Pot banging, booing and swearing make up the chorus of disgruntled Brazilians, frustrated with a government that has been acting in discordance with their initial campaign promises.
It's easy to feel as though clean tech is an unstoppable juggernaut when you see unfathomably large clean energy targets in emerging markets like India. But the truth is, clean tech is not unstoppable.
Italy is a country of contradictions. But then, everything and everyone who is even remotely interesting to me is a mix of old and new, good and bad, mild and passionate -- with every nuance of feelings and experiences in between.
An aerial view of the northeastern semi-arid region of Brazil reveals the transformative power of the partnership between government and civil society. What was once a harsh and medieval landscape with no water, no electricity and no rights for the population, has now seen thousands of small oases emerge, even in the midst of one of the most severe droughts in Brazilian history.
Brazil was heading into the semifinals of world development as an odds-on favorite. How did the country go from world-class performer to global embarrassment in what seems like the blink of an eye?
Investors have lost faith in Brazil, and rightfully so. The currency has lost 36% of its value against the U.S. dollar this year, plunging nearly 7% in the last week alone. Yields on its bond issues are spiking, as investors demand higher and higher rates to loan Brazil or Brazilian companies money.
The world and the citizens of Brazil may be divided over which issue is a priority--halting the deforestation of the Amazon or stamping out crime and corruption nationally. As is often the case with most sustainability challenges, however, these two issues are actually intertwined.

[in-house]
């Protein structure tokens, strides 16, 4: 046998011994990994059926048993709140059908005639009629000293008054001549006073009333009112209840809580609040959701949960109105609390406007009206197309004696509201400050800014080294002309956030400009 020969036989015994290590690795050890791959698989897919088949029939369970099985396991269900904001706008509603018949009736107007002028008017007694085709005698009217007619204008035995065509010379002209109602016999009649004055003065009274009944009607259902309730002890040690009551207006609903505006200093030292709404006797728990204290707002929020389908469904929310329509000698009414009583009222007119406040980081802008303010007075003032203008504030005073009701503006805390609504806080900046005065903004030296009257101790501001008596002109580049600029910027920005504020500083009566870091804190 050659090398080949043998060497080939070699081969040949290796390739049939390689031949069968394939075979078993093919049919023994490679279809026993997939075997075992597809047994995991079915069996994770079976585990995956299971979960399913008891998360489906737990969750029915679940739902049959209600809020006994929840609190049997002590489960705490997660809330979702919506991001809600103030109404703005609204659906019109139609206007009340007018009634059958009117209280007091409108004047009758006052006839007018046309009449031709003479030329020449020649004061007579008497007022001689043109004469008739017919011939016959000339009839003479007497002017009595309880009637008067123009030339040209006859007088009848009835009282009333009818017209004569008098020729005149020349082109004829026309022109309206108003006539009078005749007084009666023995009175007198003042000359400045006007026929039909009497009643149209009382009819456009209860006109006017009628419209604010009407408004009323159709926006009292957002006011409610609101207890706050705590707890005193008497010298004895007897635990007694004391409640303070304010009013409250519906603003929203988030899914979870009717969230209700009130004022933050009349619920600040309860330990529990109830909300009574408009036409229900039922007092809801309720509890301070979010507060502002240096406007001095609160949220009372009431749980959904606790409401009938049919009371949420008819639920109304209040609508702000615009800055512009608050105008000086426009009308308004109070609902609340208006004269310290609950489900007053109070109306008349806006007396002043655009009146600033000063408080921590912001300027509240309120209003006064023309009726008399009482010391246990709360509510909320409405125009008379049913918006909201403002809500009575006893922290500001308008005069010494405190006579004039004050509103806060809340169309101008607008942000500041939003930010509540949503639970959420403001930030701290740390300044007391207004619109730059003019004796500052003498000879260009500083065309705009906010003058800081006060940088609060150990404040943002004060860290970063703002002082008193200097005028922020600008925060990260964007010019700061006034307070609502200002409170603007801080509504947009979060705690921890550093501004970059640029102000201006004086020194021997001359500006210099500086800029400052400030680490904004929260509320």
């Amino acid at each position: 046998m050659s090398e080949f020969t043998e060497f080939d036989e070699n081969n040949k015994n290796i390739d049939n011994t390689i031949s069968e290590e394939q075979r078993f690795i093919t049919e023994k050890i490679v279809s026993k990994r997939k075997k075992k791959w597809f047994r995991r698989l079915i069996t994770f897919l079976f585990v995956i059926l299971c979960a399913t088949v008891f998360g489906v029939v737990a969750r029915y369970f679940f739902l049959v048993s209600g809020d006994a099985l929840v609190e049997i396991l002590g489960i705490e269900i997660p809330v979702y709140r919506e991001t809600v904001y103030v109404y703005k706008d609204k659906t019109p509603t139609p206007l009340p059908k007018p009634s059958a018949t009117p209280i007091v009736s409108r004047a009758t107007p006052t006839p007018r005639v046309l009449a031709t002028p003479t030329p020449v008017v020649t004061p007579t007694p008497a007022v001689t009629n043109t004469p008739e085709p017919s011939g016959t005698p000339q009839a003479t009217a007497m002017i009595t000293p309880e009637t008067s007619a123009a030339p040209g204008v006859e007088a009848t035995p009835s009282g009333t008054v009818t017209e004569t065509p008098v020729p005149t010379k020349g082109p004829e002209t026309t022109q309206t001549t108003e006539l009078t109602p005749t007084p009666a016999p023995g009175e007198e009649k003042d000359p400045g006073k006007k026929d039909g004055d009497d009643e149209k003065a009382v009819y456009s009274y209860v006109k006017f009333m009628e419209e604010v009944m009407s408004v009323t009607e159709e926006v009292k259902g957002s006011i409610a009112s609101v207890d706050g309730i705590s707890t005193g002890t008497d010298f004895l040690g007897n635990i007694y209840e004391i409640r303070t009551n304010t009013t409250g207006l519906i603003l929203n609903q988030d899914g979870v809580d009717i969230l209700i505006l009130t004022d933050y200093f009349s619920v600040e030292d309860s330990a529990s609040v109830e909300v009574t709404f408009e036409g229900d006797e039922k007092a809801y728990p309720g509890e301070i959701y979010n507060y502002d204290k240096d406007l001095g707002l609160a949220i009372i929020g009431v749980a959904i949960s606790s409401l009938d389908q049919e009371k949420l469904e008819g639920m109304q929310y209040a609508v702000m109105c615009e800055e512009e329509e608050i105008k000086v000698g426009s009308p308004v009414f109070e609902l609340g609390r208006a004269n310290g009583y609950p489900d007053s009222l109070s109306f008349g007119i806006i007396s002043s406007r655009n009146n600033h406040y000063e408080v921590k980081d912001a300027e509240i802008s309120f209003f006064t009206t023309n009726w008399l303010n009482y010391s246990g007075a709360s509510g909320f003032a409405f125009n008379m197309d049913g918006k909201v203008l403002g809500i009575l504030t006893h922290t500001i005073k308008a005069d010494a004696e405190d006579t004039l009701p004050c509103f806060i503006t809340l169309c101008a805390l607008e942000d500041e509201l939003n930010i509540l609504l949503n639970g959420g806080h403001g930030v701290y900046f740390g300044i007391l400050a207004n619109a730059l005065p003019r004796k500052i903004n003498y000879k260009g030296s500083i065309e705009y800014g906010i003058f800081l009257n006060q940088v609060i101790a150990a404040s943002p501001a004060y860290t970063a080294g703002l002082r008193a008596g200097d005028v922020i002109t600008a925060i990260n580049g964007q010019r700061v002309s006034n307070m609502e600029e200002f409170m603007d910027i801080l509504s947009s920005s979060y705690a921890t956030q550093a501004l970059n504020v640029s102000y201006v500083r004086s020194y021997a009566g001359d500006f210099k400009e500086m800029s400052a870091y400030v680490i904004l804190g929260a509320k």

The geopolitical aspects of the conflicts in the Middle East must not conceal such an enormous humanitarian tragedy, in the face of which the international community, and especially the United Nations, must no longer remain idle.
A public health organization group in Brazil thinks it's a real good idea to tell women that whatever they eat, their infant also eats. That's right, eat a donut, make a donut baby. This basically means all my kids are made of coffee and Oreos.
I was naïve upon leaving The Greatest Show On Earth® in 2004. I thought I could simply walk into any audition and acquire the role. After all, I had the talent, right? Right, I did. But so did many others.
Less than a year after reelecting President Dilma Rousseff, Brazil finds itself gridlocked in a self-inflicted crisis of a complexity without precedent and no resolution in sight. With impeachment possibly looming, Rousseff's tenure in power is increasingly uncertain.
IT WAS A thrill last April to spend time in São Paulo with legendary art collectors Mera and Don Rubell, who were in town for the SP-Arte art fair. Together, we explored the fair and visited the studios of dozens of hot-and-happening artists.
Each of the following countries have gorgeous and culturally-interesting cities that lure more PG-minded tourists, but they also all have very visible and widespread prostitution that attract visitors of another kind.
Today, the Earth got a little hotter, and a little more crowded. ...
"Unspoiled." The word conjures up images of chaste fawns lapping up crystal-clear waters in a lush valley while a harpist plays n the background. Or, we might've just described Bambi. But really, here are tourist-friendly islands where civilization hasn't yet fully ruined everything.
Chances are you have passed by one of Eduardo Kobra's street art murals. His kaleidoscope style images have transformed city walls and sidewalks across the globe into colorful sights that pay homage to some of the world's most influential figures like Martin Luther King Jr. and Dalai Lama.